New Study Reveals the Best Bedroom Temperature for Perfect Sleep
There's a temperature range that you should be aiming for.
We tend to get defensive when the topic of temperature comes up, especially in regards to where we set the thermostat in our own homes. Some of us believe 68 degrees is the ideal mark, while others can't imagine ever letting it get below 70. If you're trying to get a good night's rest, however, science has an opinion on who's right and who's wrong. In fact, a new study has pinpointed a specific range you should be keeping your thermostat at, and it may surprise you. Read on to discover the exact bedroom temperature for perfect sleep.
Experts have previously suggested the best temperature for sleep.
If you prefer chillier conditions when you go to bed, you'll likely appreciate the temperature recommendation of the National Sleep Foundation (NSF). The organization states on its website that a "dark, cool bedroom that is free of distractions is the ideal place to get a good night of sleep."
To help facilitate this, you should keep your room temperature somewhere between 60 and 67 degrees Fahrenheit, according to the NSF.
But now, new research is challenging the organization's range for perfect sleep.
A new study suggests turning up the heat.
Researchers from Hebrew SeniorLife, an affiliate of Harvard Medical School, and the Arthur Marcus Institute for Aging Research have just discovered that the ideal range may be warmer than what the NSF suggests. In a new study published in the Science of The Total Environment journal, they sought to examine the "association between bedroom nighttime temperature and sleep quality" for older adults.
Using wearable sleep monitors and environmental sensors, the researchers monitored sleep duration, efficiency, and restlessness for nearly 50 older adults over the course of close to 11,000 nights of sleep. According to the study, sleep was "most efficient and restful" when the bedroom temperature was somewhere between 68 and 77 degrees Fahrenheit.
Poor sleep can negatively impact the health of older adults.
The study was specifically aimed at older adults because "poor sleep is disproportionately more common" among this age group, the researchers noted in a press release accompanying their study.
"Older adults often experience inadequate, restless, and disrupted sleep which in turn influences many outcomes related to their health and wellbeing such as cognitive and physical function, mood and affect, irritability and reaction to stress, productivity, diabetes management, and risk of cardiovascular diseases," they added.
Many interventions have been developed to improve sleep outcomes, but the scientists behind the new study said that the "potential of environmental interventions has been largely overlooked."
"These results highlight the potential to enhance sleep quality in older adults by optimizing home thermal environments and emphasizing the importance of personalized temperature adjustments based on individual needs and circumstances," lead researcher Amir Baniassadi, PhD, said in a statement.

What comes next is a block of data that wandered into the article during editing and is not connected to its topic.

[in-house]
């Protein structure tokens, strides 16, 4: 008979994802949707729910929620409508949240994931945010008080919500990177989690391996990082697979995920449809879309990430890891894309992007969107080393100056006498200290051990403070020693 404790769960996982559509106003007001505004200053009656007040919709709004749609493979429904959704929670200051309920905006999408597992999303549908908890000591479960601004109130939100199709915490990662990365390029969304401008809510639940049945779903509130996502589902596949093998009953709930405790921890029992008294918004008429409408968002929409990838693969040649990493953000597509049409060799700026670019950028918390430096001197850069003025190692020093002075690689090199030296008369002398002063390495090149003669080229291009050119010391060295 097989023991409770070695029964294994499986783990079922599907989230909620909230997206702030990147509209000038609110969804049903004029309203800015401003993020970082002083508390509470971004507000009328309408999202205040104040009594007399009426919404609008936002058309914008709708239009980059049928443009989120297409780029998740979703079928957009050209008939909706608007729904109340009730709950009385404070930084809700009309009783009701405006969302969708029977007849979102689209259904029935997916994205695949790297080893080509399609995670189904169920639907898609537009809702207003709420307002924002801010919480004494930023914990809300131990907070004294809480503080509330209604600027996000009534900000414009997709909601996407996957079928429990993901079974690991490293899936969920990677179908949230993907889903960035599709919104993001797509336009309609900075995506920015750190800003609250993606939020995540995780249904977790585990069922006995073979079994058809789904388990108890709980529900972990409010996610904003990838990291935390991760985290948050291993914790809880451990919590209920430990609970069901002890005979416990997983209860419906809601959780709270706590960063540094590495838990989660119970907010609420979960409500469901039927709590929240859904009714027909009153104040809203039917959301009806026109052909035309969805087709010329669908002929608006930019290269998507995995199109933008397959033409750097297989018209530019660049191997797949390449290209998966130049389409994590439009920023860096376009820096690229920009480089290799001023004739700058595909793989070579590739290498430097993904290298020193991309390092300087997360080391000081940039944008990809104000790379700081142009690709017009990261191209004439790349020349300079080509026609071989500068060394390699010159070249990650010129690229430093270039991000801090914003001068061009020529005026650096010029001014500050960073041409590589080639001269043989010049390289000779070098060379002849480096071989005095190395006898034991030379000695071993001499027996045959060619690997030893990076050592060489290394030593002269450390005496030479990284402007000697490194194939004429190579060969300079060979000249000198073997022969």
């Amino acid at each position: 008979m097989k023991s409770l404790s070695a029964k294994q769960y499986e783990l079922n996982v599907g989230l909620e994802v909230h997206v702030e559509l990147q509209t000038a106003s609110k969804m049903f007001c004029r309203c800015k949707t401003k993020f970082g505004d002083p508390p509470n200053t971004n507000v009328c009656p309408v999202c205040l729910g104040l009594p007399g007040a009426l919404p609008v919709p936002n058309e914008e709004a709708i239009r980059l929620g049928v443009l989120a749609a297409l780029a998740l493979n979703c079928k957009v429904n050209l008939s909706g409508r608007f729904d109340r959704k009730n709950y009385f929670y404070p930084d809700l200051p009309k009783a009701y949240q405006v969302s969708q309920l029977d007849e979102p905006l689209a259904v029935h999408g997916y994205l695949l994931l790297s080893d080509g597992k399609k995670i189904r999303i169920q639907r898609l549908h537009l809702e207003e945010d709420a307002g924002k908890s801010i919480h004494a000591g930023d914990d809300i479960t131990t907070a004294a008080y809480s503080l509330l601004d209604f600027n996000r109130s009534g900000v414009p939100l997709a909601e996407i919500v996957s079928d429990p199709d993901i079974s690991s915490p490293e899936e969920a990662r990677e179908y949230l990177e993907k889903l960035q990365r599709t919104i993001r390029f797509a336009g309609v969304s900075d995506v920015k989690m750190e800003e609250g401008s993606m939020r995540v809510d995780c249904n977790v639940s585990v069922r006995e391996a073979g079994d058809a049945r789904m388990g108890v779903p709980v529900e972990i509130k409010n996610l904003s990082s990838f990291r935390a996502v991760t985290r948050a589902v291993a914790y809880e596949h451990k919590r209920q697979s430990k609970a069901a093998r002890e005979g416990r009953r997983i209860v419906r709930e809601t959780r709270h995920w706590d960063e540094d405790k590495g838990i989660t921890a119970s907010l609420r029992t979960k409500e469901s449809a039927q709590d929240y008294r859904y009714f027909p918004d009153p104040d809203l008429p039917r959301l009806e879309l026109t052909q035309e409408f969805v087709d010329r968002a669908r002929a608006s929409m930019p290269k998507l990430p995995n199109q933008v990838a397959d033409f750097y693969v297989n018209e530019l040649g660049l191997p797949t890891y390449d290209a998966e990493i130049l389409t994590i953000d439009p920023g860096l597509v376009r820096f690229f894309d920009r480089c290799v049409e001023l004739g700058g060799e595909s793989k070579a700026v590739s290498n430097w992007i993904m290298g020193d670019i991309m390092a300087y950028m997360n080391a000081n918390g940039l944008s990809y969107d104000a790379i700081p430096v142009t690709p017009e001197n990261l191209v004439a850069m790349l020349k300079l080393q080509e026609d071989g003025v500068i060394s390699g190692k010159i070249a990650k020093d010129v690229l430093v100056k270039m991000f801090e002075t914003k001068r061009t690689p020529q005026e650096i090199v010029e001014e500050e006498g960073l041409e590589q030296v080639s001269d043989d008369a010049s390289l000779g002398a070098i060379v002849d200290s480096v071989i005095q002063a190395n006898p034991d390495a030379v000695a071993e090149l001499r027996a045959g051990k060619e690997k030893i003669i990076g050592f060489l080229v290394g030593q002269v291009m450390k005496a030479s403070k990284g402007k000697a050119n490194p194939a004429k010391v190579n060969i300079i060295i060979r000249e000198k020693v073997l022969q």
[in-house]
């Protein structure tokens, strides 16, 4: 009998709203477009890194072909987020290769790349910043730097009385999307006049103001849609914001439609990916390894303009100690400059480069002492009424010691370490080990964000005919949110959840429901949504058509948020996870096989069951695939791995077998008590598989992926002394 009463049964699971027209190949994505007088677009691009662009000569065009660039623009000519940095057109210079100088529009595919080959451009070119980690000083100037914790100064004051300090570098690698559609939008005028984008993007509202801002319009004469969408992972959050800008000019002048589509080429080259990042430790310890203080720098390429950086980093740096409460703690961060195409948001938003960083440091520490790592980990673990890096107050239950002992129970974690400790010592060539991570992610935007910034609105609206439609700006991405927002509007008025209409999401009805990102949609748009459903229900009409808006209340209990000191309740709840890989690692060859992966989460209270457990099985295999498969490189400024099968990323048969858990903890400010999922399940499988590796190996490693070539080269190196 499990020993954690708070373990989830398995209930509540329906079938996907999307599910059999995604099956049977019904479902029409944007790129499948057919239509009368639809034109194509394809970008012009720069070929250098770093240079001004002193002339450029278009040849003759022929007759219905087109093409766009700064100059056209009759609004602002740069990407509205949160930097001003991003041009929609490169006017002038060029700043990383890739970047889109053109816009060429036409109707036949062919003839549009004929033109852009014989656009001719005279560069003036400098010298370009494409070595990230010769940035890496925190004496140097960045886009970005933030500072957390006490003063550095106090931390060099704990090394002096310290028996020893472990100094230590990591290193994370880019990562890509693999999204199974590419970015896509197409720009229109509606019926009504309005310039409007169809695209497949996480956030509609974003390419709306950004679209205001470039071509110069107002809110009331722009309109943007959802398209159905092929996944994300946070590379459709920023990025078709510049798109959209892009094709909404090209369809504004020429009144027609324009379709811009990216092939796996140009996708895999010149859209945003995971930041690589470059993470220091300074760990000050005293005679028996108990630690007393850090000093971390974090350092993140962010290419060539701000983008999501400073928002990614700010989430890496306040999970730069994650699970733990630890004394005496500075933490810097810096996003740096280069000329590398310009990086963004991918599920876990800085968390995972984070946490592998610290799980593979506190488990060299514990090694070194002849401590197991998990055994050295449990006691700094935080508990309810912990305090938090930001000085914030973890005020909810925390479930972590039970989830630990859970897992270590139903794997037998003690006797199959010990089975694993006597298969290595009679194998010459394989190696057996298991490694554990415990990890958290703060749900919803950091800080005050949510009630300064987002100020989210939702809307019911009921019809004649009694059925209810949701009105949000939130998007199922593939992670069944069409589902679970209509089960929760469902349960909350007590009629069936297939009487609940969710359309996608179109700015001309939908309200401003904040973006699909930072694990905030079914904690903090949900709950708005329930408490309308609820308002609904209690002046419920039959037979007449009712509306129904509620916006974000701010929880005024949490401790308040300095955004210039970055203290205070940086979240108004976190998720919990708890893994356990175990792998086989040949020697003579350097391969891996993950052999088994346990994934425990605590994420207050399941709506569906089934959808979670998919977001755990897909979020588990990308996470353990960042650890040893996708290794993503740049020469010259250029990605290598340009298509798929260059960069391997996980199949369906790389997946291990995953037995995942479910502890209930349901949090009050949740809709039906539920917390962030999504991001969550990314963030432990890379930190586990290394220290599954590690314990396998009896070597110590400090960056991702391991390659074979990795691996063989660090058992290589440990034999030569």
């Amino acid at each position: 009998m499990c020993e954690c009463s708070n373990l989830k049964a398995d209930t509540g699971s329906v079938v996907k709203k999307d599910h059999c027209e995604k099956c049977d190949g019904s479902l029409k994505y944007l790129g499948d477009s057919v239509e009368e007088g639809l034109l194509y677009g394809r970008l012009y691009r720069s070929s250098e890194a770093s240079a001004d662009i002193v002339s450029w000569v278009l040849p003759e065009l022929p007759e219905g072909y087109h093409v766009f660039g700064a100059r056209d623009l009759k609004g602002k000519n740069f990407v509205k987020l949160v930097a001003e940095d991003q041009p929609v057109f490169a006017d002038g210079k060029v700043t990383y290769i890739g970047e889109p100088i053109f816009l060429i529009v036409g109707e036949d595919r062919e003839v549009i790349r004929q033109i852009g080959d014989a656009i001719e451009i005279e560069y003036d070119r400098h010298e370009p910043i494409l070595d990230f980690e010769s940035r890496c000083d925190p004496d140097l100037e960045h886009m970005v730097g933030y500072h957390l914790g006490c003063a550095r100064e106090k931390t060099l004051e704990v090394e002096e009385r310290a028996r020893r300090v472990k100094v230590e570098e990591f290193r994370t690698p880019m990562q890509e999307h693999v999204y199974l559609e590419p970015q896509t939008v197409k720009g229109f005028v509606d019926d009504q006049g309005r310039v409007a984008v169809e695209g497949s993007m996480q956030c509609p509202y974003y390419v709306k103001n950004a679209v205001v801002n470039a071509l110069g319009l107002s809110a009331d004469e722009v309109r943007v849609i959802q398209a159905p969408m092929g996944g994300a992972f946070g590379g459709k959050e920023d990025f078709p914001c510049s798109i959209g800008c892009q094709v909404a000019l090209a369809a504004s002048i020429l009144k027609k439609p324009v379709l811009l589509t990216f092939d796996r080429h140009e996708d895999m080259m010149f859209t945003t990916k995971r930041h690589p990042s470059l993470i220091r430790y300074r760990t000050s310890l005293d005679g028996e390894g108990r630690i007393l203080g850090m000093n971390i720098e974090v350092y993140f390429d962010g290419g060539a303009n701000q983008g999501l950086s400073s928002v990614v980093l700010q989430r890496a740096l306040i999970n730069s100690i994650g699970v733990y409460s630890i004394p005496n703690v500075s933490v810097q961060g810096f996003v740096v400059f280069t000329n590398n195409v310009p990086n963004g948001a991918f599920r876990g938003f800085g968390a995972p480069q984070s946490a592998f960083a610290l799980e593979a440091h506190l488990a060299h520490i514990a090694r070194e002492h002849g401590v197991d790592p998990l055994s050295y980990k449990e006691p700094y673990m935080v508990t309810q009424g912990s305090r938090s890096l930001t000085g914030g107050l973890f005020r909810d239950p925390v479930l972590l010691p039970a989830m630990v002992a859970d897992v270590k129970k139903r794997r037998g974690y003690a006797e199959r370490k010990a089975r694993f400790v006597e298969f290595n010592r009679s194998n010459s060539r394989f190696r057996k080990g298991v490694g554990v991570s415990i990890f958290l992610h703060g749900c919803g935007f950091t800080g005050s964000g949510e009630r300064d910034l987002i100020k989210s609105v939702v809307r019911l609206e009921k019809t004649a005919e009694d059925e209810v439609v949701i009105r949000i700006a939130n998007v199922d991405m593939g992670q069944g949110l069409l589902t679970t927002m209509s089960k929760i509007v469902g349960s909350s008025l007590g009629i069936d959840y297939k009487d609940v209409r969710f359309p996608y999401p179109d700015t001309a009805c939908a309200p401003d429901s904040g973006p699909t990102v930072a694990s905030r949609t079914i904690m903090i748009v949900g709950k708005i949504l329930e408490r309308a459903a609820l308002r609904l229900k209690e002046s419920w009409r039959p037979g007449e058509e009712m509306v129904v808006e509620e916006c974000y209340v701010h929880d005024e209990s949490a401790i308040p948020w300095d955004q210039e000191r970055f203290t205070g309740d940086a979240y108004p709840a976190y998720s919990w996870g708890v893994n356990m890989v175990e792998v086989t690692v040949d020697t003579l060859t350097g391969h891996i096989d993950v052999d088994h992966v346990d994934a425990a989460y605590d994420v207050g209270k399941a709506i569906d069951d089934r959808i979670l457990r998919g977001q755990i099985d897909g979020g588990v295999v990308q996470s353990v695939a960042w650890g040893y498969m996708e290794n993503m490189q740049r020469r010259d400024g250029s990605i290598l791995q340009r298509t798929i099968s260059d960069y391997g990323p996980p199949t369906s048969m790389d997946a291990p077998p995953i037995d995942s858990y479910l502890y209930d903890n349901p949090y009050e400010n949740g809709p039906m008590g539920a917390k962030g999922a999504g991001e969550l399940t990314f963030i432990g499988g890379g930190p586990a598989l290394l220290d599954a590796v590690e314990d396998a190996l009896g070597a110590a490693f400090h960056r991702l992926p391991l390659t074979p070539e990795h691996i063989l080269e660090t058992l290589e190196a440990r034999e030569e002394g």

Experts warn that warmer temperatures may only be best for older adults.
Don't immediately go and raise your bedroom temperature, however. Experts like Chester Wu, MD, a double board-certified psychiatry and sleep medicine physician, caution against taking the study's results at face value for everyone, as it only looked at adults 65 years and older in the Boston area.
"The study doesn't support the idea that warmer environments are better for most people to sleep in, as this is a study of older adults. It also acknowledges 'substantial between-subject variations,'" Wu tells Best Life.
As he further explains, room temperature can impact sleep quality by affecting thermoregulation, "which is a process where the body maintains its core internal temperature." Typically, cooler conditions help facilitate this process during sleep without disruption.
But it's possible that "age-related changes changes in thermoregulation or skin sensitivity" allow older adults to benefit more from warmer sleeping environments as the study suggests, Wu notes.
"Additionally, older adults may have circadian rhythm changes or hormonal balances that make warmer environments more conducive to sleep for them," he says.
Younger adults may want to keep sleeping in cooler temperatures.
When you sleep, your body temperature is meant to fluctuate in sync with your circadian rhythm in order to promote a "healthy sleep pattern," Shelby Harris, PsyD, licensed clinical psychologist and director of sleep health at Sleepopolis, tells Best Life.
"If the room is too warm, it can disrupt these stages, leading to more sleep disruptions and interfering with overall sleep quality," she shares.
That's why both Wu and Harris believe that warmer sleeping environments should not be recommended for most people.
"For the majority, a cooler room temperature, typically around 67 degrees Fahrenheit, is more conducive to sleep," Harris says. "The optimal temperature range for sleep is between 60 and 69 degrees Fahrenheit for most people."
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